Between 1989/90 and 1997/98, total distance driven has increased by one third. This is partly due to an increase in the number of driving-age New Zealanders.
- Overall mobility has also increased. On average, people in all age groups are driving further than in 1989/90.
- People in the 35-49 age groups do the most driving.
- Men make up just under half of the driving-age population. However, they do 61% of the total distance driven in cars and vans.
- Most driving trips are short. One third are under 2 km long and two thirds are under 6 km. Men do more long driving trips than women.
Most driving trips are short. One third are under 2 km long and two thirds are under 6 km. Men do more long driving trips than women.
- Between 1989/90 and 1997/98, total passenger travel in cars, vans and utes increased by 15%.
- Children under five do more passenger travel per person than any other age group. (The 1989/90 survey did not include children under five, so there is no estimate from that survey for this group).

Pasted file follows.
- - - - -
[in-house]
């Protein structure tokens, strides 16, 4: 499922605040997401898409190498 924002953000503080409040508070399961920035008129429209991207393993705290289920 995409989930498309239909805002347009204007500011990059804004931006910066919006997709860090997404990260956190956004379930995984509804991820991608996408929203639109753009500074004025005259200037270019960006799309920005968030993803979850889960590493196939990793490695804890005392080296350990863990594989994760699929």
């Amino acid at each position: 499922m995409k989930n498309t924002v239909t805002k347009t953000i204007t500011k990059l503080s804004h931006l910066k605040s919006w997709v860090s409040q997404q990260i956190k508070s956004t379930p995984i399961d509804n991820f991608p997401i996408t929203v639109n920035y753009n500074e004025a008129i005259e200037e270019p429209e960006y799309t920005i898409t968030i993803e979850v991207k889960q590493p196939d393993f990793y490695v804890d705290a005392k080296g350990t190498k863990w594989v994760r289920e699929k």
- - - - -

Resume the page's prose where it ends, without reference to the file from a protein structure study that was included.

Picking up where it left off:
- As might be expected, all children under driving age do a lot of passenger travelling. Fifteen to 24 year olds, who are less likely than older people to own their own car, also do a significant amount. Unlike younger children, this group may be driven by friends in the same age group as well as by parents.
Bus and taxi trips
Teenagers are the heaviest users of buses. Almost half of all bus trips are made by this age group.
Taxis account for only 1% of passenger travel, with people in their 20s and 30s the heaviest users.